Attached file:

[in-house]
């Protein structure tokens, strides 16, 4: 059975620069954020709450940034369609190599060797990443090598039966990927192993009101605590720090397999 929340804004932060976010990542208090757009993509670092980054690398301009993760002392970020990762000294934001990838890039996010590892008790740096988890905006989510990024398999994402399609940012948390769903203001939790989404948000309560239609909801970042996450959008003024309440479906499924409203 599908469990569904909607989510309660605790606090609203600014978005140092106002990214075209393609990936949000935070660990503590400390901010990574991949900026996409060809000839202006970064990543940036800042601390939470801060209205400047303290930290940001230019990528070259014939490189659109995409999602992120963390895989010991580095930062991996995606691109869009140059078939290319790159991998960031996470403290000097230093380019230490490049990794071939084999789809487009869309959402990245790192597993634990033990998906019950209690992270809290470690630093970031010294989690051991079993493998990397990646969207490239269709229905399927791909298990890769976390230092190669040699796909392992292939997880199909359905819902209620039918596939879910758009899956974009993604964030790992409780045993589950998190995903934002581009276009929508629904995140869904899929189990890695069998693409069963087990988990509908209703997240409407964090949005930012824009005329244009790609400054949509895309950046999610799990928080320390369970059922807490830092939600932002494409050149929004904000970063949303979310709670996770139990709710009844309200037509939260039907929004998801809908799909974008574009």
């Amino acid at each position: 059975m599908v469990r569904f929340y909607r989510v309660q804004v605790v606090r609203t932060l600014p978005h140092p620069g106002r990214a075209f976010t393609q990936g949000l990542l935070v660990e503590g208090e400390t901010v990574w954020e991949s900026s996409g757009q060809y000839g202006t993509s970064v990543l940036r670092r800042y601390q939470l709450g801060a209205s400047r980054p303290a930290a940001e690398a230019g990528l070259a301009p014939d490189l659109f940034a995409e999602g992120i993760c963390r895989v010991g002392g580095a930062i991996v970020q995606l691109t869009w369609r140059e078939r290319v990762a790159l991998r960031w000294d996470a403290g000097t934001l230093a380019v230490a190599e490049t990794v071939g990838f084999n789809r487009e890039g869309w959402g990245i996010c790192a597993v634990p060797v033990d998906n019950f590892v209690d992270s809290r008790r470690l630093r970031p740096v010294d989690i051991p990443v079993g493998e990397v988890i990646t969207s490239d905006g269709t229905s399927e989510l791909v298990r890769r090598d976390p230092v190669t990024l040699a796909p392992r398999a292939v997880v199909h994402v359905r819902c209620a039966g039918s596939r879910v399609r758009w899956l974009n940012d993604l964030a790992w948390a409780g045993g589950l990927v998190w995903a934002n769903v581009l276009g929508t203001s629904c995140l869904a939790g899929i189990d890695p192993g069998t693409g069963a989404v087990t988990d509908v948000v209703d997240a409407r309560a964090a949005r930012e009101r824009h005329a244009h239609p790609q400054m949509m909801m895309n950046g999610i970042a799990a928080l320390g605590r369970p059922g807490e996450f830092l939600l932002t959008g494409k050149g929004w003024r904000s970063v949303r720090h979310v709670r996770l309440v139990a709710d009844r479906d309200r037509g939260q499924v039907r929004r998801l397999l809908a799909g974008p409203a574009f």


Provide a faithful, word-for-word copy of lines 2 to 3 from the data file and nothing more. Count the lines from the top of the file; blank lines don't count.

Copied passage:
């Protein structure tokens, strides 16, 4: 059975620069954020709450940034369609190599060797990443090598039966990927192993009101605590720090397999 929340804004932060976010990542208090757009993509670092980054690398301009993760002392970020990762000294934001990838890039996010590892008790740096988890905006989510990024398999994402399609940012948390769903203001939790989404948000309560239609909801970042996450959008003024309440479906499924409203 599908469990569904909607989510309660605790606090609203600014978005140092106002990214075209393609990936949000935070660990503590400390901010990574991949900026996409060809000839202006970064990543940036800042601390939470801060209205400047303290930290940001230019990528070259014939490189659109995409999602992120963390895989010991580095930062991996995606691109869009140059078939290319790159991998960031996470403290000097230093380019230490490049990794071939084999789809487009869309959402990245790192597993634990033990998906019950209690992270809290470690630093970031010294989690051991079993493998990397990646969207490239269709229905399927791909298990890769976390230092190669040699796909392992292939997880199909359905819902209620039918596939879910758009899956974009993604964030790992409780045993589950998190995903934002581009276009929508629904995140869904899929189990890695069998693409069963087990988990509908209703997240409407964090949005930012824009005329244009790609400054949509895309950046999610799990928080320390369970059922807490830092939600932002494409050149929004904000970063949303979310709670996770139990709710009844309200037509939260039907929004998801809908799909974008574009």
């Amino acid at each position: 059975m599908v469990r569904f929340y909607r989510v309660q804004v605790v606090r609203t932060l600014p978005h140092p620069g106002r990214a075209f976010t393609q990936g949000l990542l935070v660990e503590g208090e400390t901010v990574w954020e991949s900026s996409g757009q060809y000839g202006t993509s970064v990543l940036r670092r800042y601390q939470l709450g801060a209205s400047r980054p303290a930290a940001e690398a230019g990528l070259a301009p014939d490189l659109f940034a995409e999602g992120i993760c963390r895989v010991g002392g580095a930062i991996v970020q995606l691109t869009w369609r140059e078939r290319v990762a790159l991998r960031w000294d996470a403290g000097t934001l230093a380019v230490a190599e490049t990794v071939g990838f084999n789809r487009e890039g869309w959402g990245i996010c790192a597993v634990p060797v033990d998906n019950f590892v209690d992270s809290r008790r470690l630093r970031p740096v010294d989690i051991p990443v079993g493998e990397v988890i990646t969207s490239d905006g269709t229905s399927e989510l791909v298990r890769r090598d976390p230092v190669t990024l040699a796909p392992r398999a292939v997880v199909h994402v359905r819902c209620a039966g039918s596939r879910v399609r758009w899956l974009n940012d993604l964030a790992w948390a409780g045993g589950l990927v998190w995903a934002n769903v581009l276009g929508t203001s629904c995140l869904a939790g899929i189990d890695p192993g069998t693409g069963a989404v087990t988990d509908v948000v209703d997240a409407r309560a964090a949005r930012e009101r824009h005329a244009h239609p790609q400054m949509m909801m895309n950046g999610i970042a799990a928080l320390g605590r369970p059922g807490e996450f830092l939600l932002t959008g494409k050149g929004w003024r904000s970063v949303r720090h979310v709670r996770l309440v139990a709710d009844r479906d309200r037509g939260q499924v039907r929004r998801l397999l809908a799909g974008p409203a574009f």